by Jake Richardson
Have you ever successfully set up any of your friends for a date that turned into a relationship? Or even marriage?
Researchers from the business schools at Harvard and Duke recently found that regular and successful matchmakers can have a greater well-being. Another researcher, Dr. Sonja Lyubomirsky, a professor of psychology at UC-Riverside, commented about the studies (although she didn't directly participate in them) explaining the link to happiness, "One of the reasons not mentioned in the paper that matchmaking may make people happy is that it increases one's sense of meaning," (source: Reuters). Dr. Lyubomirsky is the author of The How of Happiness, in which she states that we all have a happiness set point or general level that is partly related to our genes. In her book, she also explains that we can control or influence about 40% of our happiness.
It sounds like one contributor to happiness — at least based on the conclusion of the research referenced above — is trying to bring other people together.
The Duke and Harvard researchers actually conducted four different studies related to matchmaking. The first one was an online poll of 300 people. The respondents that were frequently successful in making matches had higher happiness scores. In the second and third studies, it was observed that matchmaking perceived as successful was more rewarding than when not successful, or done based on simply pairing individuals with similar appearances.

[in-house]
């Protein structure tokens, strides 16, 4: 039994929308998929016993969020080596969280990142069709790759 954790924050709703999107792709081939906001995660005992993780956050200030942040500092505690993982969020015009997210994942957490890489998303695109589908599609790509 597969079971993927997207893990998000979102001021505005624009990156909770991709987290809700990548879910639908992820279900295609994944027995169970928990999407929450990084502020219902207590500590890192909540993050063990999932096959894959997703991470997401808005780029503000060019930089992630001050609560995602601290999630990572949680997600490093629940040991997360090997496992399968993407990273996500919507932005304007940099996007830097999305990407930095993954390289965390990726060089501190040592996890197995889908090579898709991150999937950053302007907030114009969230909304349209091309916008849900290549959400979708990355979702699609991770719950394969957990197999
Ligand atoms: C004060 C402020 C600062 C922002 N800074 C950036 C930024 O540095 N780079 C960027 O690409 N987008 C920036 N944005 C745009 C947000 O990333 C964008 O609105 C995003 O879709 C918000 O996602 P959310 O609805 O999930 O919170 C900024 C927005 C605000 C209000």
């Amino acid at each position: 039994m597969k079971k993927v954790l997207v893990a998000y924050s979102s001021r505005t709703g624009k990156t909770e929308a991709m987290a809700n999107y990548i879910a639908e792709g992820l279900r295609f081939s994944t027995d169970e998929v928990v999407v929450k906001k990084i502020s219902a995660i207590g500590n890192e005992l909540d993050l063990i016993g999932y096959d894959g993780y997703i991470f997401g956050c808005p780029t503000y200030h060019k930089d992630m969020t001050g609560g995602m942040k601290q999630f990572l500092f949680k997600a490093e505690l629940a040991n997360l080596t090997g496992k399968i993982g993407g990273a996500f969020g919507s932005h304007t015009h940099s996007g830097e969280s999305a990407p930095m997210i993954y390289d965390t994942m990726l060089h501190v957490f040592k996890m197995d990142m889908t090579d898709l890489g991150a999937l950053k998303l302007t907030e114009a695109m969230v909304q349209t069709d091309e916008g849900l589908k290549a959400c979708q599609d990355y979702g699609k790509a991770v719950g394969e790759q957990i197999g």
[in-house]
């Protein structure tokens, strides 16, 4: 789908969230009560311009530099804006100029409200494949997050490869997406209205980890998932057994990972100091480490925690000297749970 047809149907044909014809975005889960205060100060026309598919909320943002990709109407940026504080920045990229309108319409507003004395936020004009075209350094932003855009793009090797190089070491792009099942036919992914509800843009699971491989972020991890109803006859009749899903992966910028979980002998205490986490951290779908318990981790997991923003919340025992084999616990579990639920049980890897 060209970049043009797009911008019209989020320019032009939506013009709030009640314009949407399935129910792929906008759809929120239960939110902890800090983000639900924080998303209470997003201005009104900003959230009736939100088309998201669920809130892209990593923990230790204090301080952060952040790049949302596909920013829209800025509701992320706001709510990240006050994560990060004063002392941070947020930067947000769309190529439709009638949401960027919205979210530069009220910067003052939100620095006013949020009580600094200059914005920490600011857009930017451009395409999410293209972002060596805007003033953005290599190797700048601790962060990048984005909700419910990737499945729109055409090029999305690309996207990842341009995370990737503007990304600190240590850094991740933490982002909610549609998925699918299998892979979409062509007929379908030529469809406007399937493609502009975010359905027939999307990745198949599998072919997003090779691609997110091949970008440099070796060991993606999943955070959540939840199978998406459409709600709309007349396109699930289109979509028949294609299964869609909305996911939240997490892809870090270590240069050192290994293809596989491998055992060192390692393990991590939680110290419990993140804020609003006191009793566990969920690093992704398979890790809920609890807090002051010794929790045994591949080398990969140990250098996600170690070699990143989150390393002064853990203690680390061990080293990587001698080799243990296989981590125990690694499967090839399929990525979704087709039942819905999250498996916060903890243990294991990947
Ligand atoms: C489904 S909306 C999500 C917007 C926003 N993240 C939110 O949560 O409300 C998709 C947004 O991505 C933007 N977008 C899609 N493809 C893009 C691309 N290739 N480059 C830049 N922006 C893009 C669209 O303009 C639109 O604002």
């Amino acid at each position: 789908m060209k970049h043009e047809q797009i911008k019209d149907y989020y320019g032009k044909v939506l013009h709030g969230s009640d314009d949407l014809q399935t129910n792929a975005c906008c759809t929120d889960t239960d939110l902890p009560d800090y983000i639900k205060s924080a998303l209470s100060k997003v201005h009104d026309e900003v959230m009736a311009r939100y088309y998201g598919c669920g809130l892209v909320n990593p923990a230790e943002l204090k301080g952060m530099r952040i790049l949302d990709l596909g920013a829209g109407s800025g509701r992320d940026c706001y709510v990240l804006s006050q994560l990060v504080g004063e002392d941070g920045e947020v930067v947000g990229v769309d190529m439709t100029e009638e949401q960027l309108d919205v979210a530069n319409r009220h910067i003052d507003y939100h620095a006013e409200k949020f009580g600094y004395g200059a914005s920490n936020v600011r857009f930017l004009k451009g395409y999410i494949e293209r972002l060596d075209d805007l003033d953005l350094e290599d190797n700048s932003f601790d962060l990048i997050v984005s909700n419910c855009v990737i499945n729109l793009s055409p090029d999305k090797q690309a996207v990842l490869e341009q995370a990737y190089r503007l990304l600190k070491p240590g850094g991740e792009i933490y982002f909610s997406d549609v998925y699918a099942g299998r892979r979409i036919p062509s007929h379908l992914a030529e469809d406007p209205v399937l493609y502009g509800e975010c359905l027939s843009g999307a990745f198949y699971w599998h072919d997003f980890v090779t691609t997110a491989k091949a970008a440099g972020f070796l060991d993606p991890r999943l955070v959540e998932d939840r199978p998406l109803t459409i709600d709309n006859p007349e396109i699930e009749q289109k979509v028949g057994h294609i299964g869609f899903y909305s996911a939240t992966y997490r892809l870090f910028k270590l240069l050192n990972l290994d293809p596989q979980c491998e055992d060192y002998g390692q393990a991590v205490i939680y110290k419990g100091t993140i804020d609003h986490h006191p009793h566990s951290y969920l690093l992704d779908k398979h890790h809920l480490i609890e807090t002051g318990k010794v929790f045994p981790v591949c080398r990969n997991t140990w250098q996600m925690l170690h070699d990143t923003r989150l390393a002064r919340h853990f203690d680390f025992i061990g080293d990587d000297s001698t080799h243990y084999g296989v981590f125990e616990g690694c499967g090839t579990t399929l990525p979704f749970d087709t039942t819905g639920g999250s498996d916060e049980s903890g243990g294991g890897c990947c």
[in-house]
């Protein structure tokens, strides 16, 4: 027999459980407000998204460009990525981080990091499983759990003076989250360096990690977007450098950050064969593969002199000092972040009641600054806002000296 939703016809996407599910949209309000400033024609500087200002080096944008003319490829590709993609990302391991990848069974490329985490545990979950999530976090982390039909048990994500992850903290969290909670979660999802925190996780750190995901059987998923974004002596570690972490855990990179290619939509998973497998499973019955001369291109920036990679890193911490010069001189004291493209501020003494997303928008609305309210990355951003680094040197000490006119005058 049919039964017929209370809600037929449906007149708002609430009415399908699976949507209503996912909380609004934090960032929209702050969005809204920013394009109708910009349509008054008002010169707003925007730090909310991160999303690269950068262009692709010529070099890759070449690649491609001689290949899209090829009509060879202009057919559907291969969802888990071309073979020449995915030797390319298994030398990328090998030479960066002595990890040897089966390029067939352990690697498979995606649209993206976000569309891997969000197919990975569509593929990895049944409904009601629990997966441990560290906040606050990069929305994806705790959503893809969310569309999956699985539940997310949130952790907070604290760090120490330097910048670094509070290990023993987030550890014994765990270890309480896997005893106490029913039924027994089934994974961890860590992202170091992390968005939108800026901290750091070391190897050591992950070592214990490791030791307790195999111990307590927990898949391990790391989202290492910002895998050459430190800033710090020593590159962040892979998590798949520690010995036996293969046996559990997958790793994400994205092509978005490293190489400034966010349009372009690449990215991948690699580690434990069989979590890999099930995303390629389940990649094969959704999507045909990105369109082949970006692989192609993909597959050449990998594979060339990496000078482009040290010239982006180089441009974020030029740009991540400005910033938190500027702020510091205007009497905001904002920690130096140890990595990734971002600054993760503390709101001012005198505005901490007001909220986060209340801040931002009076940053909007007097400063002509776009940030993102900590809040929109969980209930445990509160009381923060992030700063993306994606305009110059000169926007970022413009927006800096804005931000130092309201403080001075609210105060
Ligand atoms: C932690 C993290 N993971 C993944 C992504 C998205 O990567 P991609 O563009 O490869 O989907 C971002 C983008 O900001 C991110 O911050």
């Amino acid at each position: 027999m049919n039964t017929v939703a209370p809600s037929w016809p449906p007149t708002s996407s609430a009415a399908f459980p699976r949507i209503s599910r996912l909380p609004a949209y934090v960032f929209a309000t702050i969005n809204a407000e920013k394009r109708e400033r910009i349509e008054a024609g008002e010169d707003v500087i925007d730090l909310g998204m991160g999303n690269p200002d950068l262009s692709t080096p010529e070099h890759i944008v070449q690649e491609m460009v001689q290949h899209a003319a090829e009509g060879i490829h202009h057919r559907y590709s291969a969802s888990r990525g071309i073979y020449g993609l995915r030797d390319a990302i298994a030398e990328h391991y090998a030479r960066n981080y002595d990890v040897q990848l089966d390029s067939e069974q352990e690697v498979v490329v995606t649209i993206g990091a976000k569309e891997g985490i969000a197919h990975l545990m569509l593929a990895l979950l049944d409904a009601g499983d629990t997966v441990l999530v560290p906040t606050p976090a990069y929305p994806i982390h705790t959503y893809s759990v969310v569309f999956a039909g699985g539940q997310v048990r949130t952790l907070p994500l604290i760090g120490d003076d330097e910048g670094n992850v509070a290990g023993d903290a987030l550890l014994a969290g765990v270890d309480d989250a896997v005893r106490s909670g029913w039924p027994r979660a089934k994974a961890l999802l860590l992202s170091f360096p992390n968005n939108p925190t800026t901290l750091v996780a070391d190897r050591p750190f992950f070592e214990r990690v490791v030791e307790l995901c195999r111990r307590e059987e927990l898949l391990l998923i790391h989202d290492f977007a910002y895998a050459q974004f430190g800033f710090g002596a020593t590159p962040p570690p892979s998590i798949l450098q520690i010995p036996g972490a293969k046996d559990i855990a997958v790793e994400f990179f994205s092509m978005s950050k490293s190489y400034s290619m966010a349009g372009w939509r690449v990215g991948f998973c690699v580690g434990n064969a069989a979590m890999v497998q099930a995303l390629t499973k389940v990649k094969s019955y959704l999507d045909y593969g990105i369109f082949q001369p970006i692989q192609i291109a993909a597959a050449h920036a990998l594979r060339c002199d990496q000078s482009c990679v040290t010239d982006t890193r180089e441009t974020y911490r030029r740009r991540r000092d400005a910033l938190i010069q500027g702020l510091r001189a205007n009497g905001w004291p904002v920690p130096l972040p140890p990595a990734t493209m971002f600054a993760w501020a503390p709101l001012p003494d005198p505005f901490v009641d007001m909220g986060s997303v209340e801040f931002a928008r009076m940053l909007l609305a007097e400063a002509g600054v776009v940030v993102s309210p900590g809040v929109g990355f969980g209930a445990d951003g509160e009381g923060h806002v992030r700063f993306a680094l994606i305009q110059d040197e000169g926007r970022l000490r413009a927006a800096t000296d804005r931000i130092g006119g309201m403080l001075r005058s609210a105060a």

In the last study, subjects experienced more satisfaction when they matched individuals that appeared to be different from each other. This observation seemed to confirm the fourth study’s hypothesis, which was that matchmaking might be rewarding because it expands the social networks of the matchmakers. In other words, matching unlikely pairs would probably mean that matchmaker was looking outside her or his normal social circle.
Previous research studies also have found that social connectedness is definitely linked to happiness.
“The upshot of 50 years of happiness research is that the quantity and quality of a person's social connections—friendships, relationships with family members, closeness to neighbors, etc.—is so closely related to well-being and personal happiness the two can practically be equated. People with many friendships are less likely to experience sadness, loneliness, low self-esteem, and problems with eating and sleeping.” (Source: UC-Berkeley)
So it isn't surprising that successful matchmaking — an activity that is deeply social in that it requires intimate knowledge of individuals and their emotional lives — would be linked with happiness and well-being.